A recent roundup of our writing on arts and entertainment
Is it that they take art so seriously, they don’t think of it as money?
Amy Lowell’s legacy, as represented in the pages of The Atlantic and in the broader poetic landscape, is a spare…
The latest installment in the flagging franchise, Dead Men Tell No Tales, offers a dreary, imitative voyage.
Lifetime’s Searching for Neverland mourns the exploitation of the King of Pop before his death—but there’s an uncomfortable irony to the project.
Based on Michael Hastings’s book about General Stanley McChrystal, the Brad Pitt-starring film wavers between dark comedy and bleak drama.
Life's a beach and then you dive.
In the 1700s, highly realistic landscape paintings called vedute gave European visitors proof of their trips to exotic destinations.
This definitely isn’t love.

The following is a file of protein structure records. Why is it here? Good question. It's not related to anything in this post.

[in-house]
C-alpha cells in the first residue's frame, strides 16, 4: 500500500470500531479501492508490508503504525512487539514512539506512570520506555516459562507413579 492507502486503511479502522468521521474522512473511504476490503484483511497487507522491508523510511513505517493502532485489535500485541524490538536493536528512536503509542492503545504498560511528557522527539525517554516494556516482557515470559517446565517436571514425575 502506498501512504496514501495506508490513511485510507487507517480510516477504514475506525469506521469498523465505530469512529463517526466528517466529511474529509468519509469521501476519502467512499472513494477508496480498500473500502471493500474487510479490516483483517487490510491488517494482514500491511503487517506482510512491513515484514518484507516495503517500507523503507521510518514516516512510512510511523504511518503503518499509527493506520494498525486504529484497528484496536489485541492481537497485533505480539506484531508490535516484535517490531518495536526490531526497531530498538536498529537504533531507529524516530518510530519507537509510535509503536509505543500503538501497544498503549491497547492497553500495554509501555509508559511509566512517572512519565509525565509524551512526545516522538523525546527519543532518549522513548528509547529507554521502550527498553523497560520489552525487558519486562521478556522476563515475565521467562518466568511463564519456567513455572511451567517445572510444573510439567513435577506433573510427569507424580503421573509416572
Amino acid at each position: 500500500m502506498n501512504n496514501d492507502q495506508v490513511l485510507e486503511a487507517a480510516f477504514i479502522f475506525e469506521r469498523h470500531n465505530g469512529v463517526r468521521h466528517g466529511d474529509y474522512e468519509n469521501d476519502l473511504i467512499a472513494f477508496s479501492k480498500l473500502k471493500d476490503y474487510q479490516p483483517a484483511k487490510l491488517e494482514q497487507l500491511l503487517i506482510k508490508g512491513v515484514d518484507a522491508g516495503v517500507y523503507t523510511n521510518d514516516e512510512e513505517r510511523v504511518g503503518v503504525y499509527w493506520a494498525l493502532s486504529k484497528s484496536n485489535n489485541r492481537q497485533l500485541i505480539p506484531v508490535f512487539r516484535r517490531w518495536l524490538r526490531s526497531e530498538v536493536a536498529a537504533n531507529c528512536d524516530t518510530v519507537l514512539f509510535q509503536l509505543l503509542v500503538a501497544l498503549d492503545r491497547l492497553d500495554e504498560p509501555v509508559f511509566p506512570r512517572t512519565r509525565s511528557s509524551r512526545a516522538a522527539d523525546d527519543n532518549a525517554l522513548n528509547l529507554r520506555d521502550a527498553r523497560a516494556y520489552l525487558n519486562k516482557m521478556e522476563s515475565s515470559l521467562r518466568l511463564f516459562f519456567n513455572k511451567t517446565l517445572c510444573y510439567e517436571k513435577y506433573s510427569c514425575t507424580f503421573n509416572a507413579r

What the dystopian series does not imply about the role of religion in politics
A recent push for diversity has been blamed for weak print sales, but the company’s decades-old business practices are the true culprit.
Throughout his long career, the suave British actor—who died at age 89—refused to take himself too seriously.
Her career of female self-determination demonstrates the rights of religion, sexuality, and expression that much terrorism seeks to undo.
The premiere of the show’s 13th season featured one woman, 31 men, and … a stuffed dummy.
Bobby Moynihan, Vanessa Bayer, and Sasheer Zamata all said their goodbyes last weekend—in very different ways.
The reported suicide bombing at an Ariana Grande concert in Manchester was aimed at preteen and teenage girls enjoying one of the best nights of their lives.
The actor’s death was confirmed by his children.
A live multimedia performance by the musician DJ Spooky considers the 1915 silent film’s legacy as a pioneering document in alternative facts.
Is something in the news abnormal? Unprecedented? Totally wacky? Thanks to British English, there’s a perfect word for that.
Singing “My Heart Will Go On” for its 20th anniversary, Dion interrupted the show’s mediocrity and cemented her status as a symbol of perseverance.
David Lynch’s long-awaited television comeback is as strange as you’d imagine—and as beguiling.